International Research Journal of Public and Environmental Health
Vol.4 (2),pp. 22-29, February 2017
Available online at https://www.journalissues.org/IRJPEH/
Article 17/ID/JPRH009/08 pages
Author(s) agree that this article remain permanently open access under the terms of the Creative Commons Attribution License 4.0 International License.
Original Research Article
Assessment of the activities of scavengers and their economic impacts in waste recovery in Warri metropolis, Delta State Nigeria
Irabor Godwin Asibor1* and Oghenekohwiroro Edjere1
1Department of Environmental Management and Toxicology, College of Science, Federal University of Petroleum Resources, P.M.B. 1221, Effurun, Delta State, Nigeria.
*Corresponding Author Email: asibor.godwin(at)fupre.edu.ng
This study analyzed the informal activities carried out by scavenger/waste handlers around open waste dumpsites in the Warri Metropolis. Onsite assessments were made to the dumpsites and data generated were analyzed using descriptive statistics, percentages and graphs. The study revealed that though co-operatives exist in each of the dumpsites, they are not formally registered with the local government authorities. Scrapped metals, plastics, polyethylene, and cans were the main types of waste recovered. Recovered items are sold onsite or moved to nearby popular markets where there exist big retailers, while scrapped irons are recycled at the Delta Steel Company. Some of the smaller plastic bottles are sold in the popular local markets for individuals and private people like peanut seller, juice and bottle water distributors and local/native medicine dealers called “agbo”. It was observed that although less than five percent of dumped wastes were recovered, each of the waste dumpsite has in its employment more than fifteen households working all year round. Results showed that scavengers have an important role in the informal solid waste management especially in term of waste reduction, minimization and material recovery. For effective waste management, government and policy makers are advised to legalise waste scavenging, merge them into recognised co-operatives, enforce safety sanitary conditions and implement voluntary waste segregation at source by household, industries, companies and government establishment.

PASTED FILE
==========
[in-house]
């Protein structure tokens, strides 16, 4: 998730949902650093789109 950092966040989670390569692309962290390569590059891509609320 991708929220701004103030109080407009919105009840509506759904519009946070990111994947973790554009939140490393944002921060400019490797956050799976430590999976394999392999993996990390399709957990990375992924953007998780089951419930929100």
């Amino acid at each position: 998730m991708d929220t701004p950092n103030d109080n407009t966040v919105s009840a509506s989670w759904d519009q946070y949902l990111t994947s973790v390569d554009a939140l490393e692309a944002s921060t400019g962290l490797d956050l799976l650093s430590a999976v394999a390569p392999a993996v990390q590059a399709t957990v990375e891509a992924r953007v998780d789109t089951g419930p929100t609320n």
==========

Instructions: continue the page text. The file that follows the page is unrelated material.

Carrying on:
Key words: Waste, dumpsites, households, scavengers, Warri metropolis